Thursday, 16 October 2008

Housing Price On Free Fall


"Prices for old dwellings have decreased markedly in Finland, the Central Federation of Finnish Real Estate Agencies (KVKL) said in a statement Wednesday.

At the end of September prices for two-room apartments had dropped 8.4 per cent from April, when they peaked after a long continuous rise.

The number of sales has also clearly decreased. In July-September 2008 there were 20 per cent fewer sales compared to the year-ago period.

The average price per square metre for old dwellings was 1,871 euros at the end of September, down from 2,043 euros in April.

The decrease has been even more marked in Helsinki and for larger apartments
."

Lately, it seems almost fashion to bail out anything that fall or that is too big to fail, how about the housing market?

Bubble were the main characteristics of the past 20 years of economical Euphoria. From Stock market to housing bubble, it is now ending up with the bursting of the credit bubble. As some highlighted, we are simply running out of bubble...

Why housing price has to go higher and higher thus prone to speculation? after all, if one want to speculate, there are better places such as casinos or better the Stock Market... Obviously the collateral damage are mainly the young first time buyers, pushed by Euphoria and helped by smiling bankers, were willing to take heavy debt and for a very long period, for some until retirement...

"Finnish household debts have increased rapidly, Statistics Finland said in a statement on Wednesday. Last year total outstanding household debt was 80 per cent greater than in 2002.

The proportion of indebted households was highest in the 25-44 age group at 80 per cent. Slightly over one-half of them had housing loans.

They also had the largest loans: their total debt per indebted household was EUR 79,000 and their housing loan per household EUR 94,000.

The share of households with a housing loan does not diminish significantly until in the age group of over 55, and even two out of five of them still have housing loans
"

Luckily, the credit crisis came on time to put an end to those silly development. A clear example was observed in Spain, where banks started to issue 50 years loan...a total non sense.

...in the meantime, you can clearly see uncompetence in daylight. Sometime you wonder if some minister didn't have to go to some kind of special training...

"Minister of Transport and Communications Anu Vehviläinen says that the government needs to consider tougher measures to pressure Russia into opening the Vaalimaa border crossing to car transport lorries..."

I can assure you that Russian lorries will have to be classified as an endanger species as they will totally vanish in the month if not days to come as the credit crisis is hitting hard the consumer. You see, In Russia, banks are not any more figthing for providing loans but are simply trying to survive...

How about "David and Goliath II", that's not the latest Hollywood or Bollywood movie but the latest headline on YLE:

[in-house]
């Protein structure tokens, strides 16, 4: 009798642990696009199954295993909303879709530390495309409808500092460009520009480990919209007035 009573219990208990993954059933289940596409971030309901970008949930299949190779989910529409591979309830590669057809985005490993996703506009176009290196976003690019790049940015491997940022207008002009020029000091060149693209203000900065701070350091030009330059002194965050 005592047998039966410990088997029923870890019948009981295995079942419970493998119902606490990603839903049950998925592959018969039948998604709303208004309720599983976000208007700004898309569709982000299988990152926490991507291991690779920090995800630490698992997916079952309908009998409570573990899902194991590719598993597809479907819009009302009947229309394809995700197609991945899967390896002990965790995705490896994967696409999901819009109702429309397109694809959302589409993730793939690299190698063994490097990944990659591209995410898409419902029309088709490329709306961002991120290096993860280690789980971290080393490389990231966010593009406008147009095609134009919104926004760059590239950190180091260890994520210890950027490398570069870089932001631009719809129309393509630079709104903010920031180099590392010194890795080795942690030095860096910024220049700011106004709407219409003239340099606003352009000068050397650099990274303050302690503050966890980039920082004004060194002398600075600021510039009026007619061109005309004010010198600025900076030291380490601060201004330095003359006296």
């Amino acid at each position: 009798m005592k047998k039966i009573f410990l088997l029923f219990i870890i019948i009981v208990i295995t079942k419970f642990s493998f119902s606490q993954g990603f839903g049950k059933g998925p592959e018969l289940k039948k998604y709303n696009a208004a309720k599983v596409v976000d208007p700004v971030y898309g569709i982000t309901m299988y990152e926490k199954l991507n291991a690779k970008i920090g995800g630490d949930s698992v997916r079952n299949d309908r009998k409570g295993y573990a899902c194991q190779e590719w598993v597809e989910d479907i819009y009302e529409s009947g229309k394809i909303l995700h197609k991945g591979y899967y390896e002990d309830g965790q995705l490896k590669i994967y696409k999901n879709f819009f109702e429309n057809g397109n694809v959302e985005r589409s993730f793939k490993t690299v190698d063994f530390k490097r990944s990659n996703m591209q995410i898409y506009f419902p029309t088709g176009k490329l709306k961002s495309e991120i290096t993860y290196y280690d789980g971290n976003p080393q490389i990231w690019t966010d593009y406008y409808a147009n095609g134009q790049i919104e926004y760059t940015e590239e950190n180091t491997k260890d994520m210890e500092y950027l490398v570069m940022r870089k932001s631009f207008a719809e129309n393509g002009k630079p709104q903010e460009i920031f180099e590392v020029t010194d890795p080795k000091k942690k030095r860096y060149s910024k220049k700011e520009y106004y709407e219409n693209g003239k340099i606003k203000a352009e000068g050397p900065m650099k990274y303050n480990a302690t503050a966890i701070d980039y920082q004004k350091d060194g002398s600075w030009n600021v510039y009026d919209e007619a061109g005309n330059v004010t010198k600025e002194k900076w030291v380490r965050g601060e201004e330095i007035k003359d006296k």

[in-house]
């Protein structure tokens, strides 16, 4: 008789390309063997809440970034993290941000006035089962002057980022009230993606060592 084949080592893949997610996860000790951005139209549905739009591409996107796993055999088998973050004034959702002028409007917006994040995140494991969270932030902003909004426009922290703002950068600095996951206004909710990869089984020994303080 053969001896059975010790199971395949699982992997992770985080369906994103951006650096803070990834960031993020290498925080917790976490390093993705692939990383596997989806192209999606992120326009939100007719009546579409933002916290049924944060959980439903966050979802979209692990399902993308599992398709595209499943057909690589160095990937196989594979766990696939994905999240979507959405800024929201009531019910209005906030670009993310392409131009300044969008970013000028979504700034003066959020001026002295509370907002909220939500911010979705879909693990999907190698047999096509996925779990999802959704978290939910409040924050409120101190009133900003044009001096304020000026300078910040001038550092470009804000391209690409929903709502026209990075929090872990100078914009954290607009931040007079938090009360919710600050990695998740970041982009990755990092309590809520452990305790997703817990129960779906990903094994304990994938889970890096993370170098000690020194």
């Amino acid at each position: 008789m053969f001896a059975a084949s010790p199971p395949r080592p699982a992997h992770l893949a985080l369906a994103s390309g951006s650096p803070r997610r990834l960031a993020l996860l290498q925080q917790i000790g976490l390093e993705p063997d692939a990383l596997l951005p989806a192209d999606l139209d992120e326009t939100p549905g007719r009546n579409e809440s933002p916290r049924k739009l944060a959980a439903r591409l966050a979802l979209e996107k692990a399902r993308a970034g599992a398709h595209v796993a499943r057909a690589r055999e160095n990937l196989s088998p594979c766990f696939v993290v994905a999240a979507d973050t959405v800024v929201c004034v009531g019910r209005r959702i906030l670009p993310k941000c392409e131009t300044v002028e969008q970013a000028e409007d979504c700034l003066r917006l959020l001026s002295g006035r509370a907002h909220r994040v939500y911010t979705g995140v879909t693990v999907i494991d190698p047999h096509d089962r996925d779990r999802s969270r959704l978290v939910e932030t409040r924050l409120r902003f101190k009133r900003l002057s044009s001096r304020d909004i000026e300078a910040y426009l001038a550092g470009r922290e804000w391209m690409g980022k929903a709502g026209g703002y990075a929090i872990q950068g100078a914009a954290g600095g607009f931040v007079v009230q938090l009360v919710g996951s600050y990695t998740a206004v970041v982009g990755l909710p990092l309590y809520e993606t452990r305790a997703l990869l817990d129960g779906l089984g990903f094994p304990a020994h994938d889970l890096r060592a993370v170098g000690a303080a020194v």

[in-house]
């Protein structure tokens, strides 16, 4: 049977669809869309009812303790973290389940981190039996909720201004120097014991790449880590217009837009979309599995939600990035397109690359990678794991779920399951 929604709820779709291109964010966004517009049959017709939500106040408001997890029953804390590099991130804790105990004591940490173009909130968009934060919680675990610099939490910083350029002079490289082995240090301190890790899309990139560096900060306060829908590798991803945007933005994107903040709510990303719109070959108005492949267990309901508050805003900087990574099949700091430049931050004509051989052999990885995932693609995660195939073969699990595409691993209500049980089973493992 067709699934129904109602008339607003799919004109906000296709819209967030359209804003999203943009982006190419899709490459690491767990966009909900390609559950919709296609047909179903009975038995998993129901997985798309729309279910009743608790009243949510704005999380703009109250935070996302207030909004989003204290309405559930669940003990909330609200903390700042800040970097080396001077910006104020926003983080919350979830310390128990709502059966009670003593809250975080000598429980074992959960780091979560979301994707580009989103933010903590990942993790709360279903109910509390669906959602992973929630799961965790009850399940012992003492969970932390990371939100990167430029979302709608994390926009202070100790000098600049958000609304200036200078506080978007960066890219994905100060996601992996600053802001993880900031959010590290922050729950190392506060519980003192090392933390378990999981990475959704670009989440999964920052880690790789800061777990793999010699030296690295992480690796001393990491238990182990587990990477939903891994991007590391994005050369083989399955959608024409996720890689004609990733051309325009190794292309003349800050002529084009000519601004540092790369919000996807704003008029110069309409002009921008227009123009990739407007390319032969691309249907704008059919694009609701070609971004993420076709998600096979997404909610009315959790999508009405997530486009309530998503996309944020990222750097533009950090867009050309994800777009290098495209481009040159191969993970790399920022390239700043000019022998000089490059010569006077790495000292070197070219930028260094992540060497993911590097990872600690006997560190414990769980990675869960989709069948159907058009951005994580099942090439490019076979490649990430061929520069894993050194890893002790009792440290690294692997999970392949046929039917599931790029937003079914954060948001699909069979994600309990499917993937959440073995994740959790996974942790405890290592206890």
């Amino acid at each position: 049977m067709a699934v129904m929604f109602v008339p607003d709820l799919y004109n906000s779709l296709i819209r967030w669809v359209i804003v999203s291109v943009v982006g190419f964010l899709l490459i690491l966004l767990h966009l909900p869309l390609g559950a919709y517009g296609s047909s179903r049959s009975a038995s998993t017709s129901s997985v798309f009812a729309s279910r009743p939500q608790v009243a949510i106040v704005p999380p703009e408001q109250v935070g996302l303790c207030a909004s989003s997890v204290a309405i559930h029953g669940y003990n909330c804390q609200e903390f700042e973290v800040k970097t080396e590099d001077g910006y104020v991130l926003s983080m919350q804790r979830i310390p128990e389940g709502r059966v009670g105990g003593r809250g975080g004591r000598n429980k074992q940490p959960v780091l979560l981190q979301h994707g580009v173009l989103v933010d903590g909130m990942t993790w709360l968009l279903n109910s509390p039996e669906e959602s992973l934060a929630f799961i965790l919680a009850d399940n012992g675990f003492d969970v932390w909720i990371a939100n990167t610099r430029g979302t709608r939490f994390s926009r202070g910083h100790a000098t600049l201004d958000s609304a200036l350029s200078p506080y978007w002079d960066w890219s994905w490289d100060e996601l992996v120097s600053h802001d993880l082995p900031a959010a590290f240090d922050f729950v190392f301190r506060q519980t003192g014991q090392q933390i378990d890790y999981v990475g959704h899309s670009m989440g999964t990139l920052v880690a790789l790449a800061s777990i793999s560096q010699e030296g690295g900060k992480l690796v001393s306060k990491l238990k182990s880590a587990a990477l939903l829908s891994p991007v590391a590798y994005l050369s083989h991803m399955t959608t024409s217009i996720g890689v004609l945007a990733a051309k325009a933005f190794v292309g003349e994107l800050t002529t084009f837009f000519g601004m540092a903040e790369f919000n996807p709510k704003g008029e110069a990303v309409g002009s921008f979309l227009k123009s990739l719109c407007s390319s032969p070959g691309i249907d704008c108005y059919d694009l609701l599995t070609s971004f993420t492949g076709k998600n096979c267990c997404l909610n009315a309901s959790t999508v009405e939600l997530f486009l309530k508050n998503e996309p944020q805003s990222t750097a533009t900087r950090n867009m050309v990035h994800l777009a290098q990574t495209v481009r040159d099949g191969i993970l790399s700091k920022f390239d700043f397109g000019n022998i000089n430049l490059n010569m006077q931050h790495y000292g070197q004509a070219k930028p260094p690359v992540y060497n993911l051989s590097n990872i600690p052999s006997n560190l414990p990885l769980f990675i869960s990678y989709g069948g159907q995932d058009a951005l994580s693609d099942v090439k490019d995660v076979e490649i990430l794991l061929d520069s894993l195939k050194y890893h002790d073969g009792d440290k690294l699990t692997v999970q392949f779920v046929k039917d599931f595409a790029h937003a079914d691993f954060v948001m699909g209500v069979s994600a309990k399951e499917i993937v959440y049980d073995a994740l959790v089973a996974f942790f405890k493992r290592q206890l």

"Finland and France are on collision course as the European Union summit begins in Brussels. Finland is willing to reject a French proposal on further processing of the EU's energy and climate package."

So if I summarize, Finland is rejecting a French proposal and is flexing its muscle against Russia...I guess they really deserve not to have any banking crisis, at least to reward their acute sense of humor...

7 comments:

Andrew said...

HousingFinland

http://www.stat.fi/til/velk/2007/velk_2007_2008-10-15_tie_001_en.html

"Outstanding debts of household-dwelling units grew by 80 per cent and their disposable monetary income by 20 per cent between 2002 and 2006. The rate of indebtedness, i.e. debts relative to disposable monetary income, went up from 70 to 98 per cent among them over the examined time period. The rate was highest, or 183 per cent of income, for household-dwelling units in the 24-35 age group. Debts per household-dwelling unit amounted to 1.5 times disposable annual income in the 35-44 age group. However, over the examined period the rate of indebtedness increased most in the youngest age group of under 25-year-olds: from 58 per cent in 2002 to 88 per cent in 2007."

Some points if I only narrow my total vision down to the tiny point of detail that this data provides here in Finland while i totally ignore the bigger picture of other World trading partner events.

1. Total indebtedness at 98% seems lower than the 120% reported on this blog in graphs? From one point of view this is not a big figure?

2. So while the small age range of the 24-35 age group have the same "terrible" indebtedness of the entire UK population, many other groups have a much better indebtedness level.

So again i have to say that given the improvements in housing quality that are taking place *per person* in Finland where people are so hungry for their 'own home house' this data is relatively not so bad.